Technology and Warfare
Concepts and Integration
I Corps — G3 Engineer Directorate
June 17, 2019
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Science and innovation have been integrated into battle strategy and tactics since the beginning of warfare. Metallurgy in weapons, gunpowder, rifling in barrels, combustion engines, and railroads are all examples of modernization that changed the way wars are fought. Today’s U.S. Army is pushing the boundaries of technology in both the preparation for combat, as well as mechanizing and digitizing the current and future battlefields.
As warfare evolves it becomes increasingly necessary to enhance training and develop more rigorous programs to prepare new recruits. The U.S. Army has fortified its combat infantry training cycles to allow more time for physical training and exposure to combat scenarios (Suits, 2018).
Virtual Reality is defined as “an artificial environment which is experienced through sensory stimuli (such as sights and sounds) provided by a computer and in which one’s actions partially determine what happens in the environment” (“virtual reality,” 2019). The improvements in virtual reality (VR) allows the Army to revolutionize its combat training, making it more efficient. Virtual reality platforms allow the Soldiers to immerse into combat scenarios. In these different programs one can feel, smell, touch, hear, and get a sense of the realities of battle without the direct risk of injuries.
In a white paper by the U.S. Army Combined Arms Center:
The application of Augmented Reality with Artificial Intelligence in the future live-training environment will provide the Army the ability to replicate cultural specific human behaviors as well as autonomous civilian and military equipment behaviors (robots, drones, droids etc.). This combination of capabilities will simulate large density human behavior “patterns of life” and crowd behaviors in dense urban environments. The ability to conduct live training in conjuction with gaming, constructive, and virtual is possible and will enable units all over the world to train together improving multi-echelon training exercises.(Synthetic Training Environment White Paper, n.d., p. 5)
Utilizing VR scenarios decreases the time and logistics required to train Soldiers on combat tactics and increases the time that may be devoted to improving and increasing real physical capabilities such as strength, endurance, mobility, and stamina. Multiple scenarios can be rehearsed, experienced, replayed, and reviewed simultaneously to maximize training efficiency.
Through the VR platforms, the scenarios experienced are now only limited by the imagination and can include ethical decision-making, target discrimination, physical capacity (by quantifying the avatar with real physical abilities), adaptability, and more. Leaders can also design their own scenarios based on mission specific goals. According to Dan Robitzki, “The Army has already built a virtual version of North Korea, South Korea, San Francisco, New York, and Las Vegas, according to military engineers” (2018, para. 5).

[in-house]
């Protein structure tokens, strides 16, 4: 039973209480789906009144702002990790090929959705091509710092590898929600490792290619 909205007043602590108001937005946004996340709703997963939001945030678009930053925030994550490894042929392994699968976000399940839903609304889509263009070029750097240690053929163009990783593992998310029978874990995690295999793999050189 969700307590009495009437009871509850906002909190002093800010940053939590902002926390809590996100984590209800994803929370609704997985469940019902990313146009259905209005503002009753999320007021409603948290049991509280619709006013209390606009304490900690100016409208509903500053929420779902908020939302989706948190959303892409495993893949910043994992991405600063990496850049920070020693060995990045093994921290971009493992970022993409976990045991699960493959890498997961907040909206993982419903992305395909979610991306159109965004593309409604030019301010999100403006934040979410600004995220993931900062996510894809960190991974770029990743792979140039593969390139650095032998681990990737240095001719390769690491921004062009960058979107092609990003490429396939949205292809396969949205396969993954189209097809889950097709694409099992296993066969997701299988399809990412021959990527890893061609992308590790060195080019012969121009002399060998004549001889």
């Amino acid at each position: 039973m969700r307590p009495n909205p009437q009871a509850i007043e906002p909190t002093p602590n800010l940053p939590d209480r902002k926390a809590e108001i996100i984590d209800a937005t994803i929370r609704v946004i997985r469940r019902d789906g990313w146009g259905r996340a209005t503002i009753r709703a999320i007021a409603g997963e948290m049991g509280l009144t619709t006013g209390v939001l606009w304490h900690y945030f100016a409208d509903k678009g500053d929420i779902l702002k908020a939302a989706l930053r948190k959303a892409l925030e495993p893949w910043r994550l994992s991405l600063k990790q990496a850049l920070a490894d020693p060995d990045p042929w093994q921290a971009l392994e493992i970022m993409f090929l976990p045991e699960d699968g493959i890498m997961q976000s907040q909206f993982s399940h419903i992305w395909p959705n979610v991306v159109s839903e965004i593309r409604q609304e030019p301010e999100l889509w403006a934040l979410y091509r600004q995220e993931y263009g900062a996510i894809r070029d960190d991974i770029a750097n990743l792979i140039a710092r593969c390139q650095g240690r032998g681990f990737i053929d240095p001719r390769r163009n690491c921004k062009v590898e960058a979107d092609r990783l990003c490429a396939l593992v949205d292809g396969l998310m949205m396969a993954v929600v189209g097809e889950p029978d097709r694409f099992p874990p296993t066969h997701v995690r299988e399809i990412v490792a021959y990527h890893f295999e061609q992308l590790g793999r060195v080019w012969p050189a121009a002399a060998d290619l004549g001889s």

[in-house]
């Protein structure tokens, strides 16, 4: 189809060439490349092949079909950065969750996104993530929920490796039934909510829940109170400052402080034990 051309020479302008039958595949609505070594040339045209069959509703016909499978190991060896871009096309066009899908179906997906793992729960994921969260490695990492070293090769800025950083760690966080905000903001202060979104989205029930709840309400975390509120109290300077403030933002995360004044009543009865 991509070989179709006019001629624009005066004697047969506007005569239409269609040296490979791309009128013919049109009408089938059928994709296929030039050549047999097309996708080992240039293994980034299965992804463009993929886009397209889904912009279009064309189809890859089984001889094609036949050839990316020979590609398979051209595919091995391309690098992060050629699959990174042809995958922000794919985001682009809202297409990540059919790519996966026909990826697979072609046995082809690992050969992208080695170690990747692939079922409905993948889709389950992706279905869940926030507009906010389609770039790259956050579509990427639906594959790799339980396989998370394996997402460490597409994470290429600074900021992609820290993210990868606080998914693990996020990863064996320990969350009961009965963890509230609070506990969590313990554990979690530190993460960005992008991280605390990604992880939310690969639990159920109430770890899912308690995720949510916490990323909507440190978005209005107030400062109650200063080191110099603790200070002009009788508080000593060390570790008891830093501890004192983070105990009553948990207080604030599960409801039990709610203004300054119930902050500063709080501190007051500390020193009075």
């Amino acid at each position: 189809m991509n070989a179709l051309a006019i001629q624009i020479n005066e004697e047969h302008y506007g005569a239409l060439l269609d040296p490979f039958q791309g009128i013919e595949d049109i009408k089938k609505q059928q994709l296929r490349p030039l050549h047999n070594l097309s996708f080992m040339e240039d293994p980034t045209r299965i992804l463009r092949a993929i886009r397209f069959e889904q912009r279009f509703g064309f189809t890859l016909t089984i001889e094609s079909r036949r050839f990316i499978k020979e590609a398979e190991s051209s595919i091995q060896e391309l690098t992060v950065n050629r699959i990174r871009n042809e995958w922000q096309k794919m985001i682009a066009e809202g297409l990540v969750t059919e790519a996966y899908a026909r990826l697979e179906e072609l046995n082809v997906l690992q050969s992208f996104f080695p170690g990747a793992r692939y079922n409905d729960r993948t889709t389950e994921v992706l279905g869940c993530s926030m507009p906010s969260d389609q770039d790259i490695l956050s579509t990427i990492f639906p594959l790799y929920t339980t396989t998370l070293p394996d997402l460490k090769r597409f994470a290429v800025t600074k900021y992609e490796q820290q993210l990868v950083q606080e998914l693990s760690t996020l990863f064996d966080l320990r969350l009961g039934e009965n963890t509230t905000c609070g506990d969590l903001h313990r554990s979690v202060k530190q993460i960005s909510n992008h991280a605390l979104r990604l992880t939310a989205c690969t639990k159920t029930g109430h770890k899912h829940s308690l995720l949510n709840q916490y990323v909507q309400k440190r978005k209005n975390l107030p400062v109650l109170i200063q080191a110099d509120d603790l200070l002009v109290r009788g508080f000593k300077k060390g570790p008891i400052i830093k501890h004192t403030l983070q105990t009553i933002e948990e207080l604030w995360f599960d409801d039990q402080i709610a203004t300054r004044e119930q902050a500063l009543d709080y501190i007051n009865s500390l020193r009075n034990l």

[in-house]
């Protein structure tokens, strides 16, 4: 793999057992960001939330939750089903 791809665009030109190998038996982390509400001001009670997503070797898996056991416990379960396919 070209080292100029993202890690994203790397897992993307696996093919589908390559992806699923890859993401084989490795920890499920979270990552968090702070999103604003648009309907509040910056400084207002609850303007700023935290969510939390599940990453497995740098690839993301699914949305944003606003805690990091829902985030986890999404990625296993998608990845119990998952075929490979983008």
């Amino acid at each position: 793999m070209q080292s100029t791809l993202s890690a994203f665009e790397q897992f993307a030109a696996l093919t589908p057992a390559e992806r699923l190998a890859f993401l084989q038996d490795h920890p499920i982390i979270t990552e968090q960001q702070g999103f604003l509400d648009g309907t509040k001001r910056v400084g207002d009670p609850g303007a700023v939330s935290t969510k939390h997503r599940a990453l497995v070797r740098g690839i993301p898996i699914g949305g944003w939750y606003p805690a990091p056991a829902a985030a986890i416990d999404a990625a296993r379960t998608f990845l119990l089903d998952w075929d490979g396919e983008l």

While the ability to create and train in any virtual environment at any given time gives the U.S. military an advantage over its adversaries in terms of preparedness and operational experience, VR isn’t strictly for training purposes. It’s also being used to treat returning combat veterans suffering from Post Traumautic Stress Disorder (PTSD).
In his article for NBC News, Simon Parkins interviews Albert Rizzo, a research professor at the USC Davis School of Gerontology, who explains “Exposure therapy is an ideal match with VR. You can place people in provocative environments and systematically control the stimulus presentation” (2017, para. 24). This form of therapy utilizes VR to repeatedly expose the patient to their trauma scenario in a controlled environment until the patient’s anxiety or emotions are no longer triggered by the event.
As VR becomes more prevalent in everyday society, its ability to train and heal also increases. It is a technology that the world is just beginning to utilize.
The digital realm is not the only area that the U.S. Army is making significant advances. The Army’s operational advisors have long anticipated a degraded utility of the electromagnetic spectrum (EMS). Sgt. 1st Class Michael Waxler from the Army’s Asymmetric Warfare Group explains that when U.S. adversaries jam and sabotage the electromagnetic spectrum as a means to disable or minimize American capabilities, the U.S. improves communications by integrating a series of contingencies into communications suites and learns to adapt to compromised EMS by training in degraded EMS environments. “One solution to mastering the EMS problem quickly is having an experienced spectrum manager at the brigade level” (Waxler, 2019, para. 9). With the growing accessibility of EMS-jamming tools to adversaries, forward progress in the EMS realm is not having the fanciest gadget, but to train an EMS specialist for each unit that can function with or without EMS capabilities that can adapt to each unique situation.